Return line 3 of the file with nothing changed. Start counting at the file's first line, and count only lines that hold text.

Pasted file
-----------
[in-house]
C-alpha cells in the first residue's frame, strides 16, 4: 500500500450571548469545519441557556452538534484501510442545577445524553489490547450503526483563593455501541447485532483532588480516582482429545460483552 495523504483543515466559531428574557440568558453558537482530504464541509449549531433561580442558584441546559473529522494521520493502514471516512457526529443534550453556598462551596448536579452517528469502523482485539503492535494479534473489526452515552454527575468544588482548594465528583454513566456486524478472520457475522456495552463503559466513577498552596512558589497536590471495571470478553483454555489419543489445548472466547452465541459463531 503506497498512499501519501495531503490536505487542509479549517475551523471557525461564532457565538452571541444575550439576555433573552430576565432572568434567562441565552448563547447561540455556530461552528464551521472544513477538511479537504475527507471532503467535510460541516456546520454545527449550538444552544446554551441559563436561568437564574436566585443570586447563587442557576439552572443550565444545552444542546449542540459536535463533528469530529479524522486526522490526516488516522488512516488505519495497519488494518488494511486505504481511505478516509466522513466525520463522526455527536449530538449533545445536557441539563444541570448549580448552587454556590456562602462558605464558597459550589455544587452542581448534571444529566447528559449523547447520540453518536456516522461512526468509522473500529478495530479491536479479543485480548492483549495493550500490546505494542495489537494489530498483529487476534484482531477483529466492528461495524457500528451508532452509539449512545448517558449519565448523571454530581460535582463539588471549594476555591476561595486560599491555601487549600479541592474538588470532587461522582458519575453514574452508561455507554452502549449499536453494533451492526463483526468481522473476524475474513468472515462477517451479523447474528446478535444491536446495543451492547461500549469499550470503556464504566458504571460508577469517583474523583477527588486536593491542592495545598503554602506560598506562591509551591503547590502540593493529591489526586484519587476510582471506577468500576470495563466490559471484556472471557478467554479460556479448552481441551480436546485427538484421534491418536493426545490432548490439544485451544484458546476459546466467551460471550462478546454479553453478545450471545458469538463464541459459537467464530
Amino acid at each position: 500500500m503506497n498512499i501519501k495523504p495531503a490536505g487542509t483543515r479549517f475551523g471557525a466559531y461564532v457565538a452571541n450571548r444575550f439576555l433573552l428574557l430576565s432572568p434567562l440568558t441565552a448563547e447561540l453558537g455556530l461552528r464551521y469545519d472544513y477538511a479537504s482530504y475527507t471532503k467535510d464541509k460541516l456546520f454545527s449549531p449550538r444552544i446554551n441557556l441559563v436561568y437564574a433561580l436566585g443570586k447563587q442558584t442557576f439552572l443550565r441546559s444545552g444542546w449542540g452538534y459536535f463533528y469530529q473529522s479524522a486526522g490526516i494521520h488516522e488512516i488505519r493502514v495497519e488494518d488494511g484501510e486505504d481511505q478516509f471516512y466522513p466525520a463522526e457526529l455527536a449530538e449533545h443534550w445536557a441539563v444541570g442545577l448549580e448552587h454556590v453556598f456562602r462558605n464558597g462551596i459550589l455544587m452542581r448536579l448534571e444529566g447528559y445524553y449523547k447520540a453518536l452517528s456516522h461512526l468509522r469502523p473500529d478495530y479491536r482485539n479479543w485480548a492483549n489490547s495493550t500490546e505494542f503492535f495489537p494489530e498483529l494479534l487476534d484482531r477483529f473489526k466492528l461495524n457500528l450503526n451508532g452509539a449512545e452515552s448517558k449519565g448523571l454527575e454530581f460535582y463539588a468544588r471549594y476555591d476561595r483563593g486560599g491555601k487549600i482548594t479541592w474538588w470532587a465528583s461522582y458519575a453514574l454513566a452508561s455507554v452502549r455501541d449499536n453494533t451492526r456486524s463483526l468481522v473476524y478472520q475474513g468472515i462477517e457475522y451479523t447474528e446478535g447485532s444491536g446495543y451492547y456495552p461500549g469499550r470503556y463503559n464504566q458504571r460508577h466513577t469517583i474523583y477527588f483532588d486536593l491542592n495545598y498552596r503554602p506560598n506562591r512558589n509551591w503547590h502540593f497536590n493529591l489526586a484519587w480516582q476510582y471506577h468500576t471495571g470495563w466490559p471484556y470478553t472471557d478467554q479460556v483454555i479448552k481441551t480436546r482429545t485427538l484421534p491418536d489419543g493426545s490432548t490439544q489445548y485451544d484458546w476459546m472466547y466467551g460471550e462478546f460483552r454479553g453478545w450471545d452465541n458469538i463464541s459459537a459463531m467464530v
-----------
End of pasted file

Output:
Amino acid at each position: 500500500m503506497n498512499i501519501k495523504p495531503a490536505g487542509t483543515r479549517f475551523g471557525a466559531y461564532v457565538a452571541n450571548r444575550f439576555l433573552l428574557l430576565s432572568p434567562l440568558t441565552a448563547e447561540l453558537g455556530l461552528r464551521y469545519d472544513y477538511a479537504s482530504y475527507t471532503k467535510d464541509k460541516l456546520f454545527s449549531p449550538r444552544i446554551n441557556l441559563v436561568y437564574a433561580l436566585g443570586k447563587q442558584t442557576f439552572l443550565r441546559s444545552g444542546w449542540g452538534y459536535f463533528y469530529q473529522s479524522a486526522g490526516i494521520h488516522e488512516i488505519r493502514v495497519e488494518d488494511g484501510e486505504d481511505q478516509f471516512y466522513p466525520a463522526e457526529l455527536a449530538e449533545h443534550w445536557a441539563v444541570g442545577l448549580e448552587h454556590v453556598f456562602r462558605n464558597g462551596i459550589l455544587m452542581r448536579l448534571e444529566g447528559y445524553y449523547k447520540a453518536l452517528s456516522h461512526l468509522r469502523p473500529d478495530y479491536r482485539n479479543w485480548a492483549n489490547s495493550t500490546e505494542f503492535f495489537p494489530e498483529l494479534l487476534d484482531r477483529f473489526k466492528l461495524n457500528l450503526n451508532g452509539a449512545e452515552s448517558k449519565g448523571l454527575e454530581f460535582y463539588a468544588r471549594y476555591d476561595r483563593g486560599g491555601k487549600i482548594t479541592w474538588w470532587a465528583s461522582y458519575a453514574l454513566a452508561s455507554v452502549r455501541d449499536n453494533t451492526r456486524s463483526l468481522v473476524y478472520q475474513g468472515i462477517e457475522y451479523t447474528e446478535g447485532s444491536g446495543y451492547y456495552p461500549g469499550r470503556y463503559n464504566q458504571r460508577h466513577t469517583i474523583y477527588f483532588d486536593l491542592n495545598y498552596r503554602p506560598n506562591r512558589n509551591w503547590h502540593f497536590n493529591l489526586a484519587w480516582q476510582y471506577h468500576t471495571g470495563w466490559p471484556y470478553t472471557d478467554q479460556v483454555i479448552k481441551t480436546r482429545t485427538l484421534p491418536d489419543g493426545s490432548t490439544q489445548y485451544d484458546w476459546m472466547y466467551g460471550e462478546f460483552r454479553g453478545w450471545d452465541n458469538i463464541s459459537a459463531m467464530v